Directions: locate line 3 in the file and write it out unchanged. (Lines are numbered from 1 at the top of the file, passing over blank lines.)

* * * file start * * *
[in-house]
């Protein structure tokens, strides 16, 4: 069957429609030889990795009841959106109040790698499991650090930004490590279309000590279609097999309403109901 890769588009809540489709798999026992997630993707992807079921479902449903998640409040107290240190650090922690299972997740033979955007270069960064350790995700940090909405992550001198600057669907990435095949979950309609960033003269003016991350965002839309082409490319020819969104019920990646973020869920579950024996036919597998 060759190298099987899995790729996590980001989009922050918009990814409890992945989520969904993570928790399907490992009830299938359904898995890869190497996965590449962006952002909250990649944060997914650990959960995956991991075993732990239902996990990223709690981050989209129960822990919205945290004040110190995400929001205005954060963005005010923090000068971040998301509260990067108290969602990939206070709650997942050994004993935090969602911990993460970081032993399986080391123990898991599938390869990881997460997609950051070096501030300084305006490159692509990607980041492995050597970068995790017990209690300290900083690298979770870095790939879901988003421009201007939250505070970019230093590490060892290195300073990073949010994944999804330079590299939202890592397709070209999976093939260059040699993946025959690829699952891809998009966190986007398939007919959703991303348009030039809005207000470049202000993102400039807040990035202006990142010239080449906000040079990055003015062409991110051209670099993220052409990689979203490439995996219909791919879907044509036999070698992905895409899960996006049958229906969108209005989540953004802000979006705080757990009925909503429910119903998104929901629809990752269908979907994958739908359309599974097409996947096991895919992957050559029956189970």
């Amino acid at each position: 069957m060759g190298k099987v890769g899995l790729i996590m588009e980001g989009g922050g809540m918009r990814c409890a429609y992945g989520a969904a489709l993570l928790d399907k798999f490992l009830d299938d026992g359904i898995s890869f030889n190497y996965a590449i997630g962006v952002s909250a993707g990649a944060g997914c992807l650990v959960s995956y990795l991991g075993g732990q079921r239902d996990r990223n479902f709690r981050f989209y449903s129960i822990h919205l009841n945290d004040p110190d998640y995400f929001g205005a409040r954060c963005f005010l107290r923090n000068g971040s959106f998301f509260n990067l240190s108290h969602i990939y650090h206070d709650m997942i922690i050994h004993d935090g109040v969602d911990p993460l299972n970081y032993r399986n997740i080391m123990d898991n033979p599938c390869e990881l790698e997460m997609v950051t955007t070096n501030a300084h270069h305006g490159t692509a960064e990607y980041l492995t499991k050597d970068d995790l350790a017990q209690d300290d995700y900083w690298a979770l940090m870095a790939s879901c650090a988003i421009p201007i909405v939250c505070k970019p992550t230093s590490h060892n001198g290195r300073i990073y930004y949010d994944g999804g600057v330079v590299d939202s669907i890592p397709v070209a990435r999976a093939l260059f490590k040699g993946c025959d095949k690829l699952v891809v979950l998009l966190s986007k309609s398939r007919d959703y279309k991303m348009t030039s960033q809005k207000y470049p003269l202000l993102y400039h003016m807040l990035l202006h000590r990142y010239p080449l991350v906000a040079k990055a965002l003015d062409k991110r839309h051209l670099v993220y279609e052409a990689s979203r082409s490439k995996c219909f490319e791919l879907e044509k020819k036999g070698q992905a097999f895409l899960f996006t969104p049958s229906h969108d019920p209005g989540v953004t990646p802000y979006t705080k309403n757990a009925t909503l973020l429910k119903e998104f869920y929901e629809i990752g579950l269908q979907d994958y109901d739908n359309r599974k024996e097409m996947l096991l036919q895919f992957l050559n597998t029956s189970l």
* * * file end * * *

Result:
């Amino acid at each position: 069957m060759g190298k099987v890769g899995l790729i996590m588009e980001g989009g922050g809540m918009r990814c409890a429609y992945g989520a969904a489709l993570l928790d399907k798999f490992l009830d299938d026992g359904i898995s890869f030889n190497y996965a590449i997630g962006v952002s909250a993707g990649a944060g997914c992807l650990v959960s995956y990795l991991g075993g732990q079921r239902d996990r990223n479902f709690r981050f989209y449903s129960i822990h919205l009841n945290d004040p110190d998640y995400f929001g205005a409040r954060c963005f005010l107290r923090n000068g971040s959106f998301f509260n990067l240190s108290h969602i990939y650090h206070d709650m997942i922690i050994h004993d935090g109040v969602d911990p993460l299972n970081y032993r399986n997740i080391m123990d898991n033979p599938c390869e990881l790698e997460m997609v950051t955007t070096n501030a300084h270069h305006g490159t692509a960064e990607y980041l492995t499991k050597d970068d995790l350790a017990q209690d300290d995700y900083w690298a979770l940090m870095a790939s879901c650090a988003i421009p201007i909405v939250c505070k970019p992550t230093s590490h060892n001198g290195r300073i990073y930004y949010d994944g999804g600057v330079v590299d939202s669907i890592p397709v070209a990435r999976a093939l260059f490590k040699g993946c025959d095949k690829l699952v891809v979950l998009l966190s986007k309609s398939r007919d959703y279309k991303m348009t030039s960033q809005k207000y470049p003269l202000l993102y400039h003016m807040l990035l202006h000590r990142y010239p080449l991350v906000a040079k990055a965002l003015d062409k991110r839309h051209l670099v993220y279609e052409a990689s979203r082409s490439k995996c219909f490319e791919l879907e044509k020819k036999g070698q992905a097999f895409l899960f996006t969104p049958s229906h969108d019920p209005g989540v953004t990646p802000y979006t705080k309403n757990a009925t909503l973020l429910k119903e998104f869920y929901e629809i990752g579950l269908q979907d994958y109901d739908n359309r599974k024996e097409m996947l096991l036919q895919f992957l050559n597998t029956s189970l």